Call of Duty is one of the top leading video game brands of all time. Video gamers line up for hours on end prior to the release of the newest edition to Call of Duty. Regardless of how much gamers complain about the issues that are attributed to the newest game, people still buy the game. Why are gamers throwing so much money at a franchise that does not deliver like it used to? Activision and Infinity Ward have developed something super successful. Not the video game itself, but the brand behind the game.
Anymore, the video games that are next in line with the Call of Duty series are sold before they even hit the stores. Last year alone, with the release of Call of Duty Modern Warfare 3, Activision and Infinity Ward recorded a record $1.7 billion in sales before the actual release date. What makes a brand sell so well before it is actually played? The hype. The promise of delivering one of the greatest games ever brought to a video game console. That’s what sells. In a world that is completely run by electronics, video games are the king. Players line up around the corner to await their turn to buy the newest game and get home to play.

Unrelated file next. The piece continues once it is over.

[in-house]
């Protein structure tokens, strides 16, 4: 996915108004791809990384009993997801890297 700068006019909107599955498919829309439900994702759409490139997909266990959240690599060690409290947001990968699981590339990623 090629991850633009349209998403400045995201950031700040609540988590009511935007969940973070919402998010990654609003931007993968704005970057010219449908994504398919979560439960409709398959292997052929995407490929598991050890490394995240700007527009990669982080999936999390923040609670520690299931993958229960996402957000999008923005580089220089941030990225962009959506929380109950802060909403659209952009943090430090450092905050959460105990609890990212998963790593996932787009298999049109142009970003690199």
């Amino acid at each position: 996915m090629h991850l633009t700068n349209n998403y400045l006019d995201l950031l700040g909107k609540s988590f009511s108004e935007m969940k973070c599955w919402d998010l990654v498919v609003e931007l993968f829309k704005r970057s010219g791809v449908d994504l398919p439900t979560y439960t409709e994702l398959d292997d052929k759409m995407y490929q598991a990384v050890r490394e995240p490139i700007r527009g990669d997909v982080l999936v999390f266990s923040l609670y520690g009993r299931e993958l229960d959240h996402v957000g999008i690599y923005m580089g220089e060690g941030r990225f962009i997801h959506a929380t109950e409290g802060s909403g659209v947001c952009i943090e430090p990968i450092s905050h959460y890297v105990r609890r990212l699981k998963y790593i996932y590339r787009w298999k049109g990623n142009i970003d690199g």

Some fads in video games never fade away. For example, classics like Mario Kart, Donkey Kong and Super Mario Brothers all have evolved with each new gaming system and never died out. What makes games like those stick around? I mean, no one plays duck hunter from the original super Nintendo anymore. Playing games we played during our childhood take our imagination back to when we were a kid. Video game developers market specific games to specific generations in order to maintain the life-long bond we share with our favorite characters and bring up conversations like “is it really cheating if you play as Odd Job in 007 Golden Eye and have the golden gun?” or who stole your star in Mario Party. It’s all about creating a brand identity and associating it with a generation who will have an emotional bond with the game.
Julius Roberts, Leanna Marshall, Leslie Tyler, Bryce Koonts